I was recently given this picture, signed by the original actor who player Darth Vader, by one of my students, it’s awesome. Why? Well I’m a bit of a Star Wars fan and a lot of a geek anyway, but also there’s a little sub culture in technical diving, especially cave and rebreather diving where we like to refer to ourselves as members of the dark side! It’s kinda cool…. For us anyway and we like the T shirts. There’s a few other sub cultures in tech diving, for example, I was once told I was an ideal candidate for tech as I rode a motorcycle, had tattoos and listened to heavy metal! Guilty as charged.
But let’s look at this seriously for a minute. Why do these things appeal. Why do we like to be recognised and to have a group identity. Well we could fall back on the ‘that’s human nature’ argument and for sure there’s cogent points to be made. We could argue that it’s down to our socialisation, it’s considered the norm to be part of a social group with the same values and aspirations. Of course there are some outliers who will proudly say they wouldn’t want to be part of any group that would have them (thanks Mr Marx!). In effect though most of these people are not true loners, otherwise we’d never know about them, in reality proudly not being in a sub culture is in fact just another sub culture.
Having both our individual and group identity and culture helps normalise our behaviours, it provides expectations of how we will behave in a group and is very, very powerful. This is where the danger lies. Sometimes the group can carry people with it beyond the point of acceptable behaviour, beyond the boundary of calculated risk and far more dangerously, can, in the visibility of their achievements to aspirant members of that group, encourage bad decisions, driven by a desire to present themselves as acceptable potential group members.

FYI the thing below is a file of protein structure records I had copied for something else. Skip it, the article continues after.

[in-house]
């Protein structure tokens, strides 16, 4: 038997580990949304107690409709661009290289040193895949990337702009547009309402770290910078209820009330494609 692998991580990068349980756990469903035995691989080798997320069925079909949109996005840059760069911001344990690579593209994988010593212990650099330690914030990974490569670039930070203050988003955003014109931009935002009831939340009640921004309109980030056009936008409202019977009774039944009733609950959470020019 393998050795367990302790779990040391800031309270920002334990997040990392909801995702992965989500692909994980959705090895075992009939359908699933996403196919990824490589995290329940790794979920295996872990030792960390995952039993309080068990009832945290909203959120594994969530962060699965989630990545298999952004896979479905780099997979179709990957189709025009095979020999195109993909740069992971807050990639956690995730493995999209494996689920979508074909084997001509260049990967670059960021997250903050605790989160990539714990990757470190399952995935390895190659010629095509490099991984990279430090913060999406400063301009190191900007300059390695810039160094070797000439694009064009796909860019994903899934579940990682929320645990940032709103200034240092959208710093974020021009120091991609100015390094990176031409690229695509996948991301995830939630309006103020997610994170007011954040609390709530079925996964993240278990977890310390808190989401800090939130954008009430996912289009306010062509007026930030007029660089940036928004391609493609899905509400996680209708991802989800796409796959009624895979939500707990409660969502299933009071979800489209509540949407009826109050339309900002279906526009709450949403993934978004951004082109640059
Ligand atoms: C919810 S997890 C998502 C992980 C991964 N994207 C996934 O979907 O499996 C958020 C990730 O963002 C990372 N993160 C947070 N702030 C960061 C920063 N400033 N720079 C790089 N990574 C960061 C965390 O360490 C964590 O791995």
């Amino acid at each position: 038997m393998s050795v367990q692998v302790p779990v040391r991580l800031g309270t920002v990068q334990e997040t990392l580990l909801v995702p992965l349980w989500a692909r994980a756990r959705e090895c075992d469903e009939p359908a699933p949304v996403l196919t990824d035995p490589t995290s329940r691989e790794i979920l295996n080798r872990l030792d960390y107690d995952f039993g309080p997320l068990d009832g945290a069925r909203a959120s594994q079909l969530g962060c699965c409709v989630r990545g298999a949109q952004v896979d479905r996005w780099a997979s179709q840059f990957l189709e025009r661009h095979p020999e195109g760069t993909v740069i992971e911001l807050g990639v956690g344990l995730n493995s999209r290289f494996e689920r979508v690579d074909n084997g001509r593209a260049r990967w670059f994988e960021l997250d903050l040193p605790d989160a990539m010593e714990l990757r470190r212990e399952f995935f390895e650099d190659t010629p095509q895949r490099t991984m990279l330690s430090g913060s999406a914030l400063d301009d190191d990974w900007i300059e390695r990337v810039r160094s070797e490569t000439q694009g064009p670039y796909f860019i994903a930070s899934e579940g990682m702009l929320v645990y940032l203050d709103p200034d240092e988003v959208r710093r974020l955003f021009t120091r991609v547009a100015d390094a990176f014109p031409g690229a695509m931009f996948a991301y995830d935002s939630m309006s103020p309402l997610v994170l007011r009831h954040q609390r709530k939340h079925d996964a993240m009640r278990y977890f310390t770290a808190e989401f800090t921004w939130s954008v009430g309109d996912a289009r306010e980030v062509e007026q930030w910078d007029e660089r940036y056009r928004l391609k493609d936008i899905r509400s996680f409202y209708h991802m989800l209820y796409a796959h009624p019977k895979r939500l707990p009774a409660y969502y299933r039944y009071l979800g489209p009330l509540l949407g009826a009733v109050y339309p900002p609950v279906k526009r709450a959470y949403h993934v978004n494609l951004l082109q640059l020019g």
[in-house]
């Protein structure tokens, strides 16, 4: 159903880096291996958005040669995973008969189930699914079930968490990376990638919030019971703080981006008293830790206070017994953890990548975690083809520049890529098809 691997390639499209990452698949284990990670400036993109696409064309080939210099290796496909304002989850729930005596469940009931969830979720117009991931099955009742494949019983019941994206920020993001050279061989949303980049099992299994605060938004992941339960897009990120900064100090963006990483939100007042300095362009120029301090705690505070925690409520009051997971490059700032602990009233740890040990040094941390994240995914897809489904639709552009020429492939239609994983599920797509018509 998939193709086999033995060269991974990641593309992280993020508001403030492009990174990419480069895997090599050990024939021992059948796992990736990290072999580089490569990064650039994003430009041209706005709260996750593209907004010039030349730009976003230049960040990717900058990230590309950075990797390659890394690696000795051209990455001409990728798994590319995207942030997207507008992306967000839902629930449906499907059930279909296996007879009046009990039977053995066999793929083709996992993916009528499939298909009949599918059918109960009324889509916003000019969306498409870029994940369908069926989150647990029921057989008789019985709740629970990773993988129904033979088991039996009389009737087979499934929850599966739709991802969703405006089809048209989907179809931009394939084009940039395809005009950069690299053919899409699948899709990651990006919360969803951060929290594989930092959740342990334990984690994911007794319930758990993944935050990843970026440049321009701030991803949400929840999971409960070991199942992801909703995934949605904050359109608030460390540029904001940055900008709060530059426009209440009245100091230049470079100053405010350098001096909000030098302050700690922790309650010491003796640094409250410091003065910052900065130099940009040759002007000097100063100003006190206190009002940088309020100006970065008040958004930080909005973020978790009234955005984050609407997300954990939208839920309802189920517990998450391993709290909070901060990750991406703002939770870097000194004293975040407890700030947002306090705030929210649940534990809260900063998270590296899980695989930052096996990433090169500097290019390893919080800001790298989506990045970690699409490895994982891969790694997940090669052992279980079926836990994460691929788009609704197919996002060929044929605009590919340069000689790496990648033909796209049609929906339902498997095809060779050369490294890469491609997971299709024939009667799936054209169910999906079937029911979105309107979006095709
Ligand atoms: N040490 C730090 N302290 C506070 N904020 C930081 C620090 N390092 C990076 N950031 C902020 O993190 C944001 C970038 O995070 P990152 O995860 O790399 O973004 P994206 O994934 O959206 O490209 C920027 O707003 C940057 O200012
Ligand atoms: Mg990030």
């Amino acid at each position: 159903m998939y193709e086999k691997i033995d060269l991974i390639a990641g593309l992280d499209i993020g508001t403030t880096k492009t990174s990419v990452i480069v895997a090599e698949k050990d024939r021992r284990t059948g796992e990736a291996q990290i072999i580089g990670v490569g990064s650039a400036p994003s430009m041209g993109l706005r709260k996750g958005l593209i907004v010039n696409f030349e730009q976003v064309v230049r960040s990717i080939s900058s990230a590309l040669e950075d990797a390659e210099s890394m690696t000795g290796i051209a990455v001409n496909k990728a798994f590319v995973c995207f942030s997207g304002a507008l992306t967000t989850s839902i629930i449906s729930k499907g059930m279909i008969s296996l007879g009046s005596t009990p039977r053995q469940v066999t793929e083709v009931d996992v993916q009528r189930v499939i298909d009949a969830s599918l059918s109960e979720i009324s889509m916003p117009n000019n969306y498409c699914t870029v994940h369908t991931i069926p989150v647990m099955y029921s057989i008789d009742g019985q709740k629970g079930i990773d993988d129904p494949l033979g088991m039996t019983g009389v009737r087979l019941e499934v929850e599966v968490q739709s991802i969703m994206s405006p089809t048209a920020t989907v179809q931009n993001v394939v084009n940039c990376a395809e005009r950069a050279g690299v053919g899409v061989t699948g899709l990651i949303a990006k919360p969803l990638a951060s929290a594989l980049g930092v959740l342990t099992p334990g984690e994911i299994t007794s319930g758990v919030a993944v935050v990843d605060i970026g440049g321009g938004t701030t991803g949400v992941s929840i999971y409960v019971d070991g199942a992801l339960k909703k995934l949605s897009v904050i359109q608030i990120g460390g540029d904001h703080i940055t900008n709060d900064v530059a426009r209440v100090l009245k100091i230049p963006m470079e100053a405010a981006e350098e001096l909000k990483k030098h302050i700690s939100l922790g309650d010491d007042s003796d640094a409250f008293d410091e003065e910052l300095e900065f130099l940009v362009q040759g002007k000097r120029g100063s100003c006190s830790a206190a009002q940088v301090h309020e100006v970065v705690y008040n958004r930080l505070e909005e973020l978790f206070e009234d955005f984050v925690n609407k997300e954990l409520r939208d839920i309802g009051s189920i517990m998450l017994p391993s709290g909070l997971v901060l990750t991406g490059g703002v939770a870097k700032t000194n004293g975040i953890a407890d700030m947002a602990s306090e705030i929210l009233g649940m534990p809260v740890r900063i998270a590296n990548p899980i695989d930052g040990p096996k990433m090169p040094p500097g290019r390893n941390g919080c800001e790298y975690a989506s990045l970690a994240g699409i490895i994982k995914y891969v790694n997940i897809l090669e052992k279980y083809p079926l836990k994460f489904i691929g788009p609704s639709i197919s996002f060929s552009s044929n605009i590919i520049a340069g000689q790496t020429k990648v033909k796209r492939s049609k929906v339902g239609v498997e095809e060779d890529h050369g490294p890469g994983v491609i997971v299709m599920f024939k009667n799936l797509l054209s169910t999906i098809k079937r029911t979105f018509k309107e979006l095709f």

I saw this recently by a diver on a Facebook group. In an attempt to promote their own standing a litany of behaviours were self reported, deviant from good technical diving practices, deviant from standards set by respected agencies in the field and exceeding limits of training and experience. When challenged the response was defensive and demeaned the commentators. When offered help it was used as a stick to beat the challengers with, but, ultimately not taken up.
But rather than dismiss out of hand, let’s strive for understanding. We witnessed these behaviours because the person wanted to be accepted into a tech diving community, but their values were at odds with the possible communities they could join. Perhaps they felt they needed to boost their image and made claims about dives done that backfired, instead of gaining respect they gained criticism and were then in a corner with no escape. Perhaps the challenges put to them, mine included, put up perceived barriers they could not see a way past. Or, perhaps they had indeed a poor attitude.
For whatever of these reasons they became motivated to prove themselves to the group by making big claims and assertions. In other more dangerous circumstances, that is in the water rather than online, that same response could have resulted in injury or death.
We always train divers not to succumb to peer pressure. Any diver can thumb the dive at any time without question or reproach. Don’t underestimate the power of the group to demand compliant behaviour, the strength of desire people have to be seen to be a part of that group, if not a leader. Particularly don’t underestimate the ability of the group to make a bad decision which then leads an individual beyond their physical, technical and mental abilities.
Dive safe , oh, and May the Force be with You